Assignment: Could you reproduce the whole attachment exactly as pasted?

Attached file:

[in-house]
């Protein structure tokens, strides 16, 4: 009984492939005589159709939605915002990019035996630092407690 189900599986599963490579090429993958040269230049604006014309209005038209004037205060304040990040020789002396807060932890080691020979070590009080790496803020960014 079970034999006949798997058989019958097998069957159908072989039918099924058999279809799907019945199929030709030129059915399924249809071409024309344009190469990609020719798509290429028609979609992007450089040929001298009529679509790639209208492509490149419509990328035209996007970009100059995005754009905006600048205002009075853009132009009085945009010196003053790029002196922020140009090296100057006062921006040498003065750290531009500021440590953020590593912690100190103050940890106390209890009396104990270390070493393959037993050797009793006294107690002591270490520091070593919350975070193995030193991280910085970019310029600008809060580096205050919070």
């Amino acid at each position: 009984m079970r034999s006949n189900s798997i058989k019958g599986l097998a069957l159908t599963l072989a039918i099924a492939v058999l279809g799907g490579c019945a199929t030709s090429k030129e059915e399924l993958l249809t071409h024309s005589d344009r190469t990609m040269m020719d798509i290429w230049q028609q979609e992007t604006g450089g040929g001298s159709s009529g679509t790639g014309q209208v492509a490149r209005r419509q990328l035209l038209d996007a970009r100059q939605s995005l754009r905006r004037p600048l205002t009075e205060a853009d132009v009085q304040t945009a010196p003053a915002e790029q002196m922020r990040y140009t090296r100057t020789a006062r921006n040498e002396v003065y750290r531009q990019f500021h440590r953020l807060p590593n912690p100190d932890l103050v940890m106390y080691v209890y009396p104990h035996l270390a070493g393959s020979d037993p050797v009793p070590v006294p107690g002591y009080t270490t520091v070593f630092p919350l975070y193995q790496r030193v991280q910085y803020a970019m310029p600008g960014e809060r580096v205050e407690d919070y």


[in-house]
């Protein structure tokens, strides 16, 4: 009984492939005589159709939605915002990019035996630092407690 189900599986599963490579090429993958040269230049604006014309209005038209004037205060304040990040020789002396807060932890080691020979070590009080790496803020960014 079970034999006949798997058989019958097998069957159908072989039918099924058999279809799907019945199929030709030129059915399924249809071409024309344009190469990609020719798509290429028609979609992007450089040929001298009529679509790639209208492509490149419509990328035209996007970009100059995005754009905006600048205002009075853009132009009085945009010196003053790029002196922020140009090296100057006062921006040498003065750290531009500021440590953020590593912690100190103050940890106390209890009396104990270390070493393959037993050797009793006294107690002591270490520091070593919350975070193995030193991280910085970019310029600008809060580096205050919070």
């Amino acid at each position: 009984m079970r034999s006949n189900s798997i058989k019958g599986l097998a069957l159908t599963l072989a039918i099924a492939v058999l279809g799907g490579c019945a199929t030709s090429k030129e059915e399924l993958l249809t071409h024309s005589d344009r190469t990609m040269m020719d798509i290429w230049q028609q979609e992007t604006g450089g040929g001298s159709s009529g679509t790639g014309q209208v492509a490149r209005r419509q990328l035209l038209d996007a970009r100059q939605s995005l754009r905006r004037p600048l205002t009075e205060a853009d132009v009085q304040t945009a010196p003053a915002e790029q002196m922020r990040y140009t090296r100057t020789a006062r921006n040498e002396v003065y750290r531009q990019f500021h440590r953020l807060p590593n912690p100190d932890l103050v940890m106390y080691v209890y009396p104990h035996l270390a070493g393959s020979d037993p050797v009793p070590v006294p107690g002591y009080t270490t520091v070593f630092p919350l975070y193995q790496r030193v991280q910085y803020a970019m310029p600008g960014e809060r580096v205050e407690d919070y």